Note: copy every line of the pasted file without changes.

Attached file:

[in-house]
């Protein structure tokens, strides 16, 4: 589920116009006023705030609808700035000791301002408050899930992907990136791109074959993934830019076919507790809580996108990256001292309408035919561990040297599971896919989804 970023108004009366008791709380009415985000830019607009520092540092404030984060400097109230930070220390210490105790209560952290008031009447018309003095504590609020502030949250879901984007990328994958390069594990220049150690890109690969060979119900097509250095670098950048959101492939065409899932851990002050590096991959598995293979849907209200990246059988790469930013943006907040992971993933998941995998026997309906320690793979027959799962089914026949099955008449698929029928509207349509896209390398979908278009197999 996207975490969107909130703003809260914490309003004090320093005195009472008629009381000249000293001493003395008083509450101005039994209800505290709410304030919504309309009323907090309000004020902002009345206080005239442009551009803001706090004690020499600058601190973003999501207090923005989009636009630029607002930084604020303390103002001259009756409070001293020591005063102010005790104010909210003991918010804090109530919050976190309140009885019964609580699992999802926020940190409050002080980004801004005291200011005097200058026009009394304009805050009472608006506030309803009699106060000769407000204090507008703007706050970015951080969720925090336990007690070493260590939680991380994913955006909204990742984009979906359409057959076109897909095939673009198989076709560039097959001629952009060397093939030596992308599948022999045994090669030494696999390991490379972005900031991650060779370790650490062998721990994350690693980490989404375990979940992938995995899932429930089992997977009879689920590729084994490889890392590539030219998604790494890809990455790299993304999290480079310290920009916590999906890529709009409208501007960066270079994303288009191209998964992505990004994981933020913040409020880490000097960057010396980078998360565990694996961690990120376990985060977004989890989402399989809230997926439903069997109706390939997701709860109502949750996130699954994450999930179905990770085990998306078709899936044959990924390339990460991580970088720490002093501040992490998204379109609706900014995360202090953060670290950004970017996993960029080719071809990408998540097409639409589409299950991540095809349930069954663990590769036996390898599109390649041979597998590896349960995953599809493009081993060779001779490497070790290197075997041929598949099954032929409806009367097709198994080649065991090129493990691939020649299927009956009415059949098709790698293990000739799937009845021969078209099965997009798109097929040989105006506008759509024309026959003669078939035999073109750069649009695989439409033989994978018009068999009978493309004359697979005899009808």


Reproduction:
[in-house]
């Protein structure tokens, strides 16, 4: 589920116009006023705030609808700035000791301002408050899930992907990136791109074959993934830019076919507790809580996108990256001292309408035919561990040297599971896919989804 970023108004009366008791709380009415985000830019607009520092540092404030984060400097109230930070220390210490105790209560952290008031009447018309003095504590609020502030949250879901984007990328994958390069594990220049150690890109690969060979119900097509250095670098950048959101492939065409899932851990002050590096991959598995293979849907209200990246059988790469930013943006907040992971993933998941995998026997309906320690793979027959799962089914026949099955008449698929029928509207349509896209390398979908278009197999 996207975490969107909130703003809260914490309003004090320093005195009472008629009381000249000293001493003395008083509450101005039994209800505290709410304030919504309309009323907090309000004020902002009345206080005239442009551009803001706090004690020499600058601190973003999501207090923005989009636009630029607002930084604020303390103002001259009756409070001293020591005063102010005790104010909210003991918010804090109530919050976190309140009885019964609580699992999802926020940190409050002080980004801004005291200011005097200058026009009394304009805050009472608006506030309803009699106060000769407000204090507008703007706050970015951080969720925090336990007690070493260590939680991380994913955006909204990742984009979906359409057959076109897909095939673009198989076709560039097959001629952009060397093939030596992308599948022999045994090669030494696999390991490379972005900031991650060779370790650490062998721990994350690693980490989404375990979940992938995995899932429930089992997977009879689920590729084994490889890392590539030219998604790494890809990455790299993304999290480079310290920009916590999906890529709009409208501007960066270079994303288009191209998964992505990004994981933020913040409020880490000097960057010396980078998360565990694996961690990120376990985060977004989890989402399989809230997926439903069997109706390939997701709860109502949750996130699954994450999930179905990770085990998306078709899936044959990924390339990460991580970088720490002093501040992490998204379109609706900014995360202090953060670290950004970017996993960029080719071809990408998540097409639409589409299950991540095809349930069954663990590769036996390898599109390649041979597998590896349960995953599809493009081993060779001779490497070790290197075997041929598949099954032929409806009367097709198994080649065991090129493990691939020649299927009956009415059949098709790698293990000739799937009845021969078209099965997009798109097929040989105006506008759509024309026959003669078939035999073109750069649009695989439409033989994978018009068999009978493309004359697979005899009808």